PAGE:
A centre with considerable impact

Five universities from Germany and Africa are helping to shape the African excellence centre CERM-ESA. Together, they are generating impetus for a future-oriented educational culture and are learning from one another in the process.

Grundschule CERM-ESA

Many African countries have considerable development potential – with young populations and a growing middle class to drive economic growth. Stable structures are needed, especially in the education sector, to consolidate this progress. One part in this is being played by the “Centres of African Excellence”. These specialist centres that have been set up by the DAAD with support by the Federal Foreign Office are supporting universities in Africa, helping them to raise the quality of the education they provide and expand their research capacities.

There are now ten such centres in sub-Saharan Africa. Each responds to the specific challenges of the country in which it is located, developing the weak banking sector in the Democratic Republic of Congo, for example, or modernising goods transport in Namibia. The East and South African-German Centre of Excellence for Educational Research Methodologies and Management (CERM-ESA) in Kenya is concerned first and foremost with modernising the education system.

From pre-school to lifelong learning

“From the outset we wanted to address the Kenyan education system as a whole – from pre-school to university to opportunities for lifelong learning. To this end, we bring academic, social and political actors together”, says Professor John Chang’ach, dean of the School of Education and head of the CERM-ESA project at Moi University. This university in Eldoret in the west of Kenya is the main site of the centre that is managed on the German side by the University of Oldenburg. Each year, some 2,000 teachers are trained for all school levels at Moi University. The CERM-ESA programme gives students the opportunity to do a research-oriented master’s degree in educational science. In addition, master’s and PhD scholarship holders have the chance to take part in annual research schools.

CERM-ESA Workshop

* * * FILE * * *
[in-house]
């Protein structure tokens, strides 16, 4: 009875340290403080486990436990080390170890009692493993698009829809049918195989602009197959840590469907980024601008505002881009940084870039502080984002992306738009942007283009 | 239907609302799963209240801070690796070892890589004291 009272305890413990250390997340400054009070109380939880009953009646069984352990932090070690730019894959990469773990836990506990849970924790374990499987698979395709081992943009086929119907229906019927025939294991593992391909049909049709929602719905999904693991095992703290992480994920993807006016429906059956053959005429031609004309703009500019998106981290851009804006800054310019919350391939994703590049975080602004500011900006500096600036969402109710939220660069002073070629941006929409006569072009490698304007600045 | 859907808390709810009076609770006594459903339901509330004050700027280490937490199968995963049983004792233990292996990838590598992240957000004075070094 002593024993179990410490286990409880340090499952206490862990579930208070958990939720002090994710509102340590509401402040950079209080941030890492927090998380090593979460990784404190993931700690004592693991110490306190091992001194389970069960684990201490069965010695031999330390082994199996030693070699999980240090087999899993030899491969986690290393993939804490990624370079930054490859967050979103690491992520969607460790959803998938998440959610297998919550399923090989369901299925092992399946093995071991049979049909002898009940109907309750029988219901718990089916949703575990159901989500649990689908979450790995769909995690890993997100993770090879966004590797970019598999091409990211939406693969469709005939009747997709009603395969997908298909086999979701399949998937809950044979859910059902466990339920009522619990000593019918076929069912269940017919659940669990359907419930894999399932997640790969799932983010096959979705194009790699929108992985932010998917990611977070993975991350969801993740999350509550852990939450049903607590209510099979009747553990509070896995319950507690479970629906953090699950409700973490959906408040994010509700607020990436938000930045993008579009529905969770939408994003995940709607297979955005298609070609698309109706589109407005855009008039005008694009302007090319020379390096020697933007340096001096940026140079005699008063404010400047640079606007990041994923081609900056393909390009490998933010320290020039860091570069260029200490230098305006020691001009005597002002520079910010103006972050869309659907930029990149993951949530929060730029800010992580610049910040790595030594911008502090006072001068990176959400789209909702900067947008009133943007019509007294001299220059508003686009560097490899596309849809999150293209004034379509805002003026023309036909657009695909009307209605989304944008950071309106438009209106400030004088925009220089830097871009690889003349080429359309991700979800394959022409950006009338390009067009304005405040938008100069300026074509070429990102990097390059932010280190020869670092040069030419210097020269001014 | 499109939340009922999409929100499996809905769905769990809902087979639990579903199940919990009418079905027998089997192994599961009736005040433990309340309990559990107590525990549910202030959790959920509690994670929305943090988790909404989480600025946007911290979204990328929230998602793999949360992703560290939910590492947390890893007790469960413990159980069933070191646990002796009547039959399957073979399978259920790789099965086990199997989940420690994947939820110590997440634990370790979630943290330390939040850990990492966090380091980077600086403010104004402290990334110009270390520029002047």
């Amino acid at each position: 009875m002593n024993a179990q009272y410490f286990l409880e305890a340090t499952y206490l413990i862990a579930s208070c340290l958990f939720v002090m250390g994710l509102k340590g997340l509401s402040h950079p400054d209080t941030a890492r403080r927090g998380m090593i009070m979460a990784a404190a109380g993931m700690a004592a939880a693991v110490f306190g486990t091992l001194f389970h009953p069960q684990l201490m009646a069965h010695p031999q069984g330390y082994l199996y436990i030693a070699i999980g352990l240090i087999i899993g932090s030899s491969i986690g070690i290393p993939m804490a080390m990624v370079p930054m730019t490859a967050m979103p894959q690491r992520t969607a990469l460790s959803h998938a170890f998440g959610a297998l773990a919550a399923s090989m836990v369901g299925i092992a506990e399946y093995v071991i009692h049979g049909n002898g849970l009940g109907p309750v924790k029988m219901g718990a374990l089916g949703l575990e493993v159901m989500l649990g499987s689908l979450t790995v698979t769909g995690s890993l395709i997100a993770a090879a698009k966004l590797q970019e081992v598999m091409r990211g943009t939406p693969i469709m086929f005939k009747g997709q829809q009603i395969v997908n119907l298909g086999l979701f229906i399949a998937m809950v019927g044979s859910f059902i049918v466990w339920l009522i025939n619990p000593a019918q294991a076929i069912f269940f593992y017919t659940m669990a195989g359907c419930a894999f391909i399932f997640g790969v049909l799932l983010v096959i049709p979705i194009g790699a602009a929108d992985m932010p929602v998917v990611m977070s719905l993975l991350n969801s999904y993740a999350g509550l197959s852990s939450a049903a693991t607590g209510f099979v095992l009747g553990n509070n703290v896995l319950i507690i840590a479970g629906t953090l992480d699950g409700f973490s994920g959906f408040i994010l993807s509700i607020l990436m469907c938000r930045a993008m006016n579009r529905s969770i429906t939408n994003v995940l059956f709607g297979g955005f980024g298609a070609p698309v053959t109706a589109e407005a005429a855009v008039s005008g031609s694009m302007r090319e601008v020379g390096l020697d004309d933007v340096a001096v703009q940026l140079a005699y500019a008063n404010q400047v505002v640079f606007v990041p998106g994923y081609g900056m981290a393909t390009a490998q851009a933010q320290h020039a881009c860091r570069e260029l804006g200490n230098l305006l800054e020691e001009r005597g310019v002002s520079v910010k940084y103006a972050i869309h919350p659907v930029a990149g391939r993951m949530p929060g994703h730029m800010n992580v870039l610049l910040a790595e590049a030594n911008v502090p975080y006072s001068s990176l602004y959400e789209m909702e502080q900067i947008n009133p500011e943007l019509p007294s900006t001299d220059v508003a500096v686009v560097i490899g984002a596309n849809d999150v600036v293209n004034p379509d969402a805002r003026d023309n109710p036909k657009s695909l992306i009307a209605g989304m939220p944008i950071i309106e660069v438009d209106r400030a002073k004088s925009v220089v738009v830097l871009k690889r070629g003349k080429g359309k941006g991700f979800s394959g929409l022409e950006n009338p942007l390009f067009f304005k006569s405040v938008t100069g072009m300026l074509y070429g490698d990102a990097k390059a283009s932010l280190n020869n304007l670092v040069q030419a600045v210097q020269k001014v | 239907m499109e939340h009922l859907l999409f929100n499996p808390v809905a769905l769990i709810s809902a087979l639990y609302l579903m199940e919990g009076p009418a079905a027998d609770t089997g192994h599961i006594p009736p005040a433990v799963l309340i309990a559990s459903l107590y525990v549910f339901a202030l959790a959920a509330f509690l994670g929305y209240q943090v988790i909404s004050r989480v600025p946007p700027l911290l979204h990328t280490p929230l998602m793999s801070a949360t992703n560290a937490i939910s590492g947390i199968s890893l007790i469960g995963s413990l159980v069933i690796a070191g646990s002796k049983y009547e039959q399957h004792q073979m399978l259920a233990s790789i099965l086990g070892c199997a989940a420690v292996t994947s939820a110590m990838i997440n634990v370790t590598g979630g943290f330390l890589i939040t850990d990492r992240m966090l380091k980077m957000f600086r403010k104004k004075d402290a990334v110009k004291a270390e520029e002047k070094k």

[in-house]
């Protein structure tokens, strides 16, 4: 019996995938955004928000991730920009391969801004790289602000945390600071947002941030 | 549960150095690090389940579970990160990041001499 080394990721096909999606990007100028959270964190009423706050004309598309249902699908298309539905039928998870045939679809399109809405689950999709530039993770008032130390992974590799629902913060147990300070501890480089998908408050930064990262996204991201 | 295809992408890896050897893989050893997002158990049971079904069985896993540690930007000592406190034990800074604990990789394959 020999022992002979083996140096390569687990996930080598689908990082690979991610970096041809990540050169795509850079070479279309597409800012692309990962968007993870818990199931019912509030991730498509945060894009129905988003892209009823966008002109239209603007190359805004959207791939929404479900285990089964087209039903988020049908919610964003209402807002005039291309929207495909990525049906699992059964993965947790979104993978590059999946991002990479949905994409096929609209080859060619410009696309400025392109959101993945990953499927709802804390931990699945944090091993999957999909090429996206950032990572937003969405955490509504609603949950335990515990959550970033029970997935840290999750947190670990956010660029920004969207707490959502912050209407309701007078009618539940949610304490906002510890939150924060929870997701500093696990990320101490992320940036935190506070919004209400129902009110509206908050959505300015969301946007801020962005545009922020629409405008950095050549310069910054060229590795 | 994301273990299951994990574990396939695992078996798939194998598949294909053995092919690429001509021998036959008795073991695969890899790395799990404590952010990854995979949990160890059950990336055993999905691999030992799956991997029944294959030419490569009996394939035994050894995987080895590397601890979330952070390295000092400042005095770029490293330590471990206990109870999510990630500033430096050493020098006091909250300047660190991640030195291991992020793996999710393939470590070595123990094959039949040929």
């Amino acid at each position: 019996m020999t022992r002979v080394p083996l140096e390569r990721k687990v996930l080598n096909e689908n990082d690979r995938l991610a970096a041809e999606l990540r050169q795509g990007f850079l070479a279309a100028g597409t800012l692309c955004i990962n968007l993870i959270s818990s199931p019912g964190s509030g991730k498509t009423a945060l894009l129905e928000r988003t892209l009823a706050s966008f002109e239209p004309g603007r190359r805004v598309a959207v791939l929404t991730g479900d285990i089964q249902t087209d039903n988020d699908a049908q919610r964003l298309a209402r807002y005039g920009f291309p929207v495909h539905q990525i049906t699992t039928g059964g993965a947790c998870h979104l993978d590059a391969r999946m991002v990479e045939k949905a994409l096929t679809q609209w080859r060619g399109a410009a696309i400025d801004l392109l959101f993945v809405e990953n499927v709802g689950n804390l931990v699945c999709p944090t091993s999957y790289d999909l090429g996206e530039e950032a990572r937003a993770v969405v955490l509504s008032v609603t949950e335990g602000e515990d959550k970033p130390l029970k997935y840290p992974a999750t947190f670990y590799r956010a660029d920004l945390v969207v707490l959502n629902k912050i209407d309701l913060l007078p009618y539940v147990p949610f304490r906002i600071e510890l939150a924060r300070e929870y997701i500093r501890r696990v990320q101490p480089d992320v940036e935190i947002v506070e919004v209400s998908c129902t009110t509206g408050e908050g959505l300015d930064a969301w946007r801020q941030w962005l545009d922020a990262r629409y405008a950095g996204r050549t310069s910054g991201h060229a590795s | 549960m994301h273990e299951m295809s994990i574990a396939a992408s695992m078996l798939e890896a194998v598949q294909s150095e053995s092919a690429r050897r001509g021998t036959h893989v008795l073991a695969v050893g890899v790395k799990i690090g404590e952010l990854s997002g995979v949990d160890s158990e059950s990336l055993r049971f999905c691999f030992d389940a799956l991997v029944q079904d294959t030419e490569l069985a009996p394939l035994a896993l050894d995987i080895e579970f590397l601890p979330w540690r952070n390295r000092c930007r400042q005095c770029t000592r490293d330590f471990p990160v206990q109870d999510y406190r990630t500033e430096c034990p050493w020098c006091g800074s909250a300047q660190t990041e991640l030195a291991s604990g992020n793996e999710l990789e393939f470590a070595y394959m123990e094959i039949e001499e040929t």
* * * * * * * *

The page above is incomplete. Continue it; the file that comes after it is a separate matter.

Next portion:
In Kenya, the CERM-ESA has now achieved the status of an advisory partner for the Ministry of Education, which means that it is involved in political decision-making processes that affect the country's entire education system. Dr. Dorothee Weyler, who coordinates the African centres at the DAAD, sees this as a very good example of its impact – especially with respect to the Sustainable Development Goals of the United Nations. “If the CERM-ESA university project is capable of exerting influence right down to the grassroots level, then it will achieve exactly what SDG 4 essentially means by inclusive and equitable quality education: a development that penetrates through to as much of society as possible and thus promotes lifelong learning for everyone.”

In close contact with the nine other centres

Throughout all of these activities CERM-ESA maintains close contact with its direct network partners in Germany, Tanzania, Uganda and South Africa, as well as with the nine other centres. “Within the wide-ranging network of the initiative, CERM-ESA also offers many training opportunities for the teaching staff and students of all centres”, explains Dr. Dorothee Weyler. Teachers, researchers and academic staff from all partner countries can attend intensive workshops on numerous topics, from higher education didactics and management to research methods and writing techniques.

CERM-ESA Treffen Berlin

Because the participants always contribute their own expertise to these courses, the programme has broad-ranging impact – not only on the African continent, but in the longer term also beyond, says Dr Susan Kurgat, CERM-ESA coordinator at Moi University. “What makes our programmes special is the way in which we have established a strong network of partners in the global south and north. We learn from one another and work together towards our vision of inclusive and equitable quality education for all – in our respective countries and worldwide.”

“Overcoming structures from the colonial era”

In doing so CERM-ESA is not only contributing to the sustainable development goal of quality education, explains Professor Bernd Siebenhüner, one of the two project leaders at the University of Oldenburg: “Education also has the potential to boost many other SDGs. As a result, we can work effectively towards ecological, social and economic objectives.” In the opinion of Malve von Möllendorff, CERM-ESA coordinator at the University of Oldenburg, it is also a question of the historical responsibility of former colonial countries: “In Kenya – as in many other African nations – education was long abused as an instrument of colonial rule to train people for menial tasks or to turn elites into compliant partners.”

As von Möllendorff explains, this also means that it is important today to critically examine formal educational structures and processes to determine whether they actually benefit everyone, help people in their personal development and enable them to lead fulfilled lives. “We must identify which legacies still remain, both in terms of higher education structures and in people’s minds. And we must work hard to overcome these and establish new, locally effective structures.”


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